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Below the Radar


by Glen Emerson Morris

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The ability to put interactive searchable databases on the Internet has been available for several years, but only for the more affluent businesses; ones with large computers, large staffs, and large budgets. Recent releases by Apple, Claris, and some third party developers have permanently changed that.

Apple recently released its first Internet compatible server, AppleShare IP 5.0, primarily targeted at small to medium businesses. The server acts as both a standard network file server, and an Internet Web server, and is easy enough to be set up and run by a person with average Mac and HTML skills. The AppleShare 5.0.2 server, which should be available by October 1997, will support FileMaker Pro databases through the use of a program called Tango, from Everyware Software. Anyone familiar with FileMaker Pro can learn to use Tango in a few hours. The forthcoming FileMaker Pro 4.0, due this fall, will be fully Web compatible and not even require a Web server.

These new tools open up a variety of new opportunities for advertisers and marketers ranging from used car dealers to real estate to trading card stores. For instance, a used car dealer could put a FileMaker Pro database on the Internet providing a description and digitized photograph of every car on the lot (taken with an expensive digital camera). The database could easily be updated with new inventory by non-skilled car salesmen. Consumers would be able to search the database for cars based on price, make, year, color, or any other type of information the dealer wishes to provide. Given the large ad budgets of most car dealers, the cost of setting up and running a system like this would be a marginal expense.

Real estate agencies would find a similar system equally useful. It would be easy to include a digital photo of every room in every house for sale. Deluxe homes could even use VR technology to provide 360 degree views of the home's interior.

Advertisers have two options for implementing the system. The cheaper method would be have the Mac running the Apple Web server physically located at the premises of an Internet service provider. Prices vary, but in the Bay Area this kind of service is frequently priced around $500 a month. This option eliminates the need for the advertiser to have a T1 high capacity phone line connected directly to their premises. The other way to do it is to have the server located on the advertisers premises, which gives the advertiser greater control, but at the cost of a T1 line and a high capacity network modem. The T1 alone could easily run $1000 to $1500 a month, and the modem adds $1000 to $2000 to the system cost. AppleShare 5.0 goes for under $2000 street price for the unlimited version.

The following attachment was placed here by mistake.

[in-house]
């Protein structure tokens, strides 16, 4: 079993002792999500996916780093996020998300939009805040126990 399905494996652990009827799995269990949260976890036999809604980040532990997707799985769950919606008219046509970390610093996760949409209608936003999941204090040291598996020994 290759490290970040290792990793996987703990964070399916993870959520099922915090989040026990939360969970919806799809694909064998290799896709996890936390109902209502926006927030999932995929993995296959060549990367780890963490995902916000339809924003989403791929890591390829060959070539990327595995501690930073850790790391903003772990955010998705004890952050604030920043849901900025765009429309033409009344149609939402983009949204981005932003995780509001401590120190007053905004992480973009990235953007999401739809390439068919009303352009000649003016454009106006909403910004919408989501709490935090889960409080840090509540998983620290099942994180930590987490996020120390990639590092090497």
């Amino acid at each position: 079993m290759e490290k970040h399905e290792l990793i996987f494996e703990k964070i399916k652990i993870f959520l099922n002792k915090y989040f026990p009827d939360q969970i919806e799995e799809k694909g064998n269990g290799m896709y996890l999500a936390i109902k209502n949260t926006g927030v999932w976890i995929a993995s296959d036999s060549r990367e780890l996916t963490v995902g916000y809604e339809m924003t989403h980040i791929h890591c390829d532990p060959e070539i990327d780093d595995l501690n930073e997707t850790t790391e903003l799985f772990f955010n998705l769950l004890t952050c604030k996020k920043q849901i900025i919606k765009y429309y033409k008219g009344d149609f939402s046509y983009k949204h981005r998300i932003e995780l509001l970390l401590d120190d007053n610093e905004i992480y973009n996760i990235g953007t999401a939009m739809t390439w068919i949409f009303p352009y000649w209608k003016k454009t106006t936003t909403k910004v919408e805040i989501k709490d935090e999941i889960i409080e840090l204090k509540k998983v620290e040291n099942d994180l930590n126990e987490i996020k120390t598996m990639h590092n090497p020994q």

To use James Burke's words, technology is always a double edged sword. The downside to this technology is that it will also be used by consumer groups to publish complaints against companies, and it will become much harder for businesses to notice.

Currently most comments consumers make about businesses on the Internet are in Usenet chat groups. Several services like Yahoo! and Excite index the content of these groups, word for word, and provide an easy way for Internet users to search and find any word or phrase in any posting on the Internet. This allows any company to find any mention of themselves, positive or negative, on the Internet in seconds.

Information stored in databases is not indexed by search services, and is, in effect below the radar. It can still be found, but it will take far more time and effort on the part of the business. Instead of a quick search on Yahoo!, companies will have to log on to every consumer run database on the Internet to really know how their reputation is doing.

The same "below the radar" effect will also apply to an advertiser's presence on the net as well. All information about products stored in databases is equally out of reach of the Internet search services, though this is likely to prove a minor issue.

It is unfortunate that these products are being released at a time when so much negative publicity about the Macintosh is flooding the media. Much of the bad news about Apple is true, but it is not the complete story.

The recent moves by Apple to kill the Mac clone market are regarded by many in the Macintosh world as marking the end of Apple as a general computer company. This is probably true, but Apple still has vertical niche markets like DTP, digital video, and Web production. Despite major management and marketing problems, Apple still has one of the best engineering departments in the world. This may well be enough to keep Apple, and the media and advertising businesses dependent on it, going strong for years. AppleShare IP 5.0 is exactly the kind of product to justify the purchase of a Mac, even in an otherwise all Windows business environment.

Copyright 1994 - 2010 by Glen Emerson Morris All Rights Reserved

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